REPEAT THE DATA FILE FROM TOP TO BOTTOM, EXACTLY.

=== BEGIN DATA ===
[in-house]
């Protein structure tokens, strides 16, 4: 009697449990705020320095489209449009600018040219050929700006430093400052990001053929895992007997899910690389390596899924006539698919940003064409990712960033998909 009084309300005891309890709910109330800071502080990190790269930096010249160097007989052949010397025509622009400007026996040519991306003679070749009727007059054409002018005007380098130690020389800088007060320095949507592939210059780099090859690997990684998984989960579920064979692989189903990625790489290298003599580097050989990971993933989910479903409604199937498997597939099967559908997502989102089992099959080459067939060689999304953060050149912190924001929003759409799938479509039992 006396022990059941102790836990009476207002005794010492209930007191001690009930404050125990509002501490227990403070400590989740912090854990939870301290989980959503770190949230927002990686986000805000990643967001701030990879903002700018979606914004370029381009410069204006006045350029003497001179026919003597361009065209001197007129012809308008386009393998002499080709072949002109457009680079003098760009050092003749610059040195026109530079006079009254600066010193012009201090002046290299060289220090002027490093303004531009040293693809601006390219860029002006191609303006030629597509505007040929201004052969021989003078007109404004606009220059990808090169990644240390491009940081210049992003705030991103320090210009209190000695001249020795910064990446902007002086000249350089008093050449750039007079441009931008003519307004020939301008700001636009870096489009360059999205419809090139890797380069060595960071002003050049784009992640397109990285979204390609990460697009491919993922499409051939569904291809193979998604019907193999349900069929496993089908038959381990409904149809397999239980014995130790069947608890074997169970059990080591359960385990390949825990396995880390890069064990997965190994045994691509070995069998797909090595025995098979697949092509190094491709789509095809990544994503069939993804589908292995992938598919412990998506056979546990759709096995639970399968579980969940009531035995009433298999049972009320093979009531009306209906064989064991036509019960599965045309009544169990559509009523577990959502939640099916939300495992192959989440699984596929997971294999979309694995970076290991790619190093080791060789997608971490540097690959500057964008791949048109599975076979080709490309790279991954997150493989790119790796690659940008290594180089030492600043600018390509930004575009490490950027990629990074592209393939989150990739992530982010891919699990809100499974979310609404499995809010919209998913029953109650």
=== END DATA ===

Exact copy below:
[in-house]
């Protein structure tokens, strides 16, 4: 009697449990705020320095489209449009600018040219050929700006430093400052990001053929895992007997899910690389390596899924006539698919940003064409990712960033998909 009084309300005891309890709910109330800071502080990190790269930096010249160097007989052949010397025509622009400007026996040519991306003679070749009727007059054409002018005007380098130690020389800088007060320095949507592939210059780099090859690997990684998984989960579920064979692989189903990625790489290298003599580097050989990971993933989910479903409604199937498997597939099967559908997502989102089992099959080459067939060689999304953060050149912190924001929003759409799938479509039992 006396022990059941102790836990009476207002005794010492209930007191001690009930404050125990509002501490227990403070400590989740912090854990939870301290989980959503770190949230927002990686986000805000990643967001701030990879903002700018979606914004370029381009410069204006006045350029003497001179026919003597361009065209001197007129012809308008386009393998002499080709072949002109457009680079003098760009050092003749610059040195026109530079006079009254600066010193012009201090002046290299060289220090002027490093303004531009040293693809601006390219860029002006191609303006030629597509505007040929201004052969021989003078007109404004606009220059990808090169990644240390491009940081210049992003705030991103320090210009209190000695001249020795910064990446902007002086000249350089008093050449750039007079441009931008003519307004020939301008700001636009870096489009360059999205419809090139890797380069060595960071002003050049784009992640397109990285979204390609990460697009491919993922499409051939569904291809193979998604019907193999349900069929496993089908038959381990409904149809397999239980014995130790069947608890074997169970059990080591359960385990390949825990396995880390890069064990997965190994045994691509070995069998797909090595025995098979697949092509190094491709789509095809990544994503069939993804589908292995992938598919412990998506056979546990759709096995639970399968579980969940009531035995009433298999049972009320093979009531009306209906064989064991036509019960599965045309009544169990559509009523577990959502939640099916939300495992192959989440699984596929997971294999979309694995970076290991790619190093080791060789997608971490540097690959500057964008791949048109599975076979080709490309790279991954997150493989790119790796690659940008290594180089030492600043600018390509930004575009490490950027990629990074592209393939989150990739992530982010891919699990809100499974979310609404499995809010919209998913029953109650």